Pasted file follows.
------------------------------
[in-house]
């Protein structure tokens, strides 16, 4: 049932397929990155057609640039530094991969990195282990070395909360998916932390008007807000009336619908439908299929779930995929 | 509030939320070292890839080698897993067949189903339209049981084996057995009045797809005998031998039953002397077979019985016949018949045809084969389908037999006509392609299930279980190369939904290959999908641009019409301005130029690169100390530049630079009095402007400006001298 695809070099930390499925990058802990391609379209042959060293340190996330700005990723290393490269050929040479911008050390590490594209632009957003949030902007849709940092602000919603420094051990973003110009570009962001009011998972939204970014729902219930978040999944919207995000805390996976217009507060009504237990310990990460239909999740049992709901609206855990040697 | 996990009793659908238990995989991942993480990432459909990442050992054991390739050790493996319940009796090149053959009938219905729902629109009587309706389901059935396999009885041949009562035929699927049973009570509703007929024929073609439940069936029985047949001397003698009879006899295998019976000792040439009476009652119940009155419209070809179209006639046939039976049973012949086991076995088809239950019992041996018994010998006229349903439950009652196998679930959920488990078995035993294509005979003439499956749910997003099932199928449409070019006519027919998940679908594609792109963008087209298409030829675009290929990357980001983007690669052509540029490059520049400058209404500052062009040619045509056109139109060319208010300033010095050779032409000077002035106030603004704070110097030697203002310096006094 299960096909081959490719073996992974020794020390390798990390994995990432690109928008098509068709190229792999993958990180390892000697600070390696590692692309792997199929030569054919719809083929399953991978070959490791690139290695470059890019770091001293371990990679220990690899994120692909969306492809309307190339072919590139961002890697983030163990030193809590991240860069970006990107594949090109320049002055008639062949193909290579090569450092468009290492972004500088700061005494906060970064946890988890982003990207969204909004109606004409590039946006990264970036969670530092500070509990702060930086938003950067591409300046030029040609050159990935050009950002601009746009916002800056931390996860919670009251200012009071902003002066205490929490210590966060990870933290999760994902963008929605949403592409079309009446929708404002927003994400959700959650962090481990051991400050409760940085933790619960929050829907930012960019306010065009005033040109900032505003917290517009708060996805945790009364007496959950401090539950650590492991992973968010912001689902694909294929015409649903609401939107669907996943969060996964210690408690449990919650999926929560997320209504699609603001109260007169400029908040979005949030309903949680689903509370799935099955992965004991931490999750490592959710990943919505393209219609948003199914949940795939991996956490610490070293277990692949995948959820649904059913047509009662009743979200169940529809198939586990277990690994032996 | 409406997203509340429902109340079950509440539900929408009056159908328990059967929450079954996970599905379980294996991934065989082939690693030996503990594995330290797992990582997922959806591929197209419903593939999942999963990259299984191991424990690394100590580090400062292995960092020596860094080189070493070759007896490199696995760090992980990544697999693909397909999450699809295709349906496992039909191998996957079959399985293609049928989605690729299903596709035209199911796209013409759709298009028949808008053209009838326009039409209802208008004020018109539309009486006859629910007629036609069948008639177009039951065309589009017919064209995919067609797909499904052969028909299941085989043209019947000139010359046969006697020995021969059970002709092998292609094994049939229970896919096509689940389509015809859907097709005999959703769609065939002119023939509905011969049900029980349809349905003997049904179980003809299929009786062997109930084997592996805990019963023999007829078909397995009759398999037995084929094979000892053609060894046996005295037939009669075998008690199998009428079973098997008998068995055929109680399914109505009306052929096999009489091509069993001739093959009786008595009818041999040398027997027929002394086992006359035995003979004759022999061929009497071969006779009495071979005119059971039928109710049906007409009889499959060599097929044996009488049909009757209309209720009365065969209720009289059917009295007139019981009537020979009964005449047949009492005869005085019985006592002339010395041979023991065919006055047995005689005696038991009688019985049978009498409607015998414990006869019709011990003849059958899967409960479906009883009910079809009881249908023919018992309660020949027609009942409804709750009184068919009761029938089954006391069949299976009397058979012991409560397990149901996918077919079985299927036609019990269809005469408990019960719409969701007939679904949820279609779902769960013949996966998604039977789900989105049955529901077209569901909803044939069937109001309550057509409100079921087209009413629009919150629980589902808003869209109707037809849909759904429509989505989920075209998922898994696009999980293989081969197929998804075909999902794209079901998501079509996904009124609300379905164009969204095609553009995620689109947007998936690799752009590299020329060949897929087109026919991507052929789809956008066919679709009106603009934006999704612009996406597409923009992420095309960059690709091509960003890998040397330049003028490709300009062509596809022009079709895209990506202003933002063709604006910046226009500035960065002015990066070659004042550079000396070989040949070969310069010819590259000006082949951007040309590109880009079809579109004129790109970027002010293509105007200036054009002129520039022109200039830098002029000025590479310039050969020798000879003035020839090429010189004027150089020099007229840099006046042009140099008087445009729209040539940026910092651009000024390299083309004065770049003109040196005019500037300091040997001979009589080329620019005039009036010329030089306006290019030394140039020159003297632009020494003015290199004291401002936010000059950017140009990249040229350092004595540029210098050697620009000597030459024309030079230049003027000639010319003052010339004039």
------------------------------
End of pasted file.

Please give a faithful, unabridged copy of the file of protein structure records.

[in-house]
């Protein structure tokens, strides 16, 4: 049932397929990155057609640039530094991969990195282990070395909360998916932390008007807000009336619908439908299929779930995929 | 509030939320070292890839080698897993067949189903339209049981084996057995009045797809005998031998039953002397077979019985016949018949045809084969389908037999006509392609299930279980190369939904290959999908641009019409301005130029690169100390530049630079009095402007400006001298 695809070099930390499925990058802990391609379209042959060293340190996330700005990723290393490269050929040479911008050390590490594209632009957003949030902007849709940092602000919603420094051990973003110009570009962001009011998972939204970014729902219930978040999944919207995000805390996976217009507060009504237990310990990460239909999740049992709901609206855990040697 | 996990009793659908238990995989991942993480990432459909990442050992054991390739050790493996319940009796090149053959009938219905729902629109009587309706389901059935396999009885041949009562035929699927049973009570509703007929024929073609439940069936029985047949001397003698009879006899295998019976000792040439009476009652119940009155419209070809179209006639046939039976049973012949086991076995088809239950019992041996018994010998006229349903439950009652196998679930959920488990078995035993294509005979003439499956749910997003099932199928449409070019006519027919998940679908594609792109963008087209298409030829675009290929990357980001983007690669052509540029490059520049400058209404500052062009040619045509056109139109060319208010300033010095050779032409000077002035106030603004704070110097030697203002310096006094 299960096909081959490719073996992974020794020390390798990390994995990432690109928008098509068709190229792999993958990180390892000697600070390696590692692309792997199929030569054919719809083929399953991978070959490791690139290695470059890019770091001293371990990679220990690899994120692909969306492809309307190339072919590139961002890697983030163990030193809590991240860069970006990107594949090109320049002055008639062949193909290579090569450092468009290492972004500088700061005494906060970064946890988890982003990207969204909004109606004409590039946006990264970036969670530092500070509990702060930086938003950067591409300046030029040609050159990935050009950002601009746009916002800056931390996860919670009251200012009071902003002066205490929490210590966060990870933290999760994902963008929605949403592409079309009446929708404002927003994400959700959650962090481990051991400050409760940085933790619960929050829907930012960019306010065009005033040109900032505003917290517009708060996805945790009364007496959950401090539950650590492991992973968010912001689902694909294929015409649903609401939107669907996943969060996964210690408690449990919650999926929560997320209504699609603001109260007169400029908040979005949030309903949680689903509370799935099955992965004991931490999750490592959710990943919505393209219609948003199914949940795939991996956490610490070293277990692949995948959820649904059913047509009662009743979200169940529809198939586990277990690994032996 | 409406997203509340429902109340079950509440539900929408009056159908328990059967929450079954996970599905379980294996991934065989082939690693030996503990594995330290797992990582997922959806591929197209419903593939999942999963990259299984191991424990690394100590580090400062292995960092020596860094080189070493070759007896490199696995760090992980990544697999693909397909999450699809295709349906496992039909191998996957079959399985293609049928989605690729299903596709035209199911796209013409759709298009028949808008053209009838326009039409209802208008004020018109539309009486006859629910007629036609069948008639177009039951065309589009017919064209995919067609797909499904052969028909299941085989043209019947000139010359046969006697020995021969059970002709092998292609094994049939229970896919096509689940389509015809859907097709005999959703769609065939002119023939509905011969049900029980349809349905003997049904179980003809299929009786062997109930084997592996805990019963023999007829078909397995009759398999037995084929094979000892053609060894046996005295037939009669075998008690199998009428079973098997008998068995055929109680399914109505009306052929096999009489091509069993001739093959009786008595009818041999040398027997027929002394086992006359035995003979004759022999061929009497071969006779009495071979005119059971039928109710049906007409009889499959060599097929044996009488049909009757209309209720009365065969209720009289059917009295007139019981009537020979009964005449047949009492005869005085019985006592002339010395041979023991065919006055047995005689005696038991009688019985049978009498409607015998414990006869019709011990003849059958899967409960479906009883009910079809009881249908023919018992309660020949027609009942409804709750009184068919009761029938089954006391069949299976009397058979012991409560397990149901996918077919079985299927036609019990269809005469408990019960719409969701007939679904949820279609779902769960013949996966998604039977789900989105049955529901077209569901909803044939069937109001309550057509409100079921087209009413629009919150629980589902808003869209109707037809849909759904429509989505989920075209998922898994696009999980293989081969197929998804075909999902794209079901998501079509996904009124609300379905164009969204095609553009995620689109947007998936690799752009590299020329060949897929087109026919991507052929789809956008066919679709009106603009934006999704612009996406597409923009992420095309960059690709091509960003890998040397330049003028490709300009062509596809022009079709895209990506202003933002063709604006910046226009500035960065002015990066070659004042550079000396070989040949070969310069010819590259000006082949951007040309590109880009079809579109004129790109970027002010293509105007200036054009002129520039022109200039830098002029000025590479310039050969020798000879003035020839090429010189004027150089020099007229840099006046042009140099008087445009729209040539940026910092651009000024390299083309004065770049003109040196005019500037300091040997001979009589080329620019005039009036010329030089306006290019030394140039020159003297632009020494003015290199004291401002936010000059950017140009990249040229350092004595540029210098050697620009000597030459024309030079230049003027000639010319003052010339004039």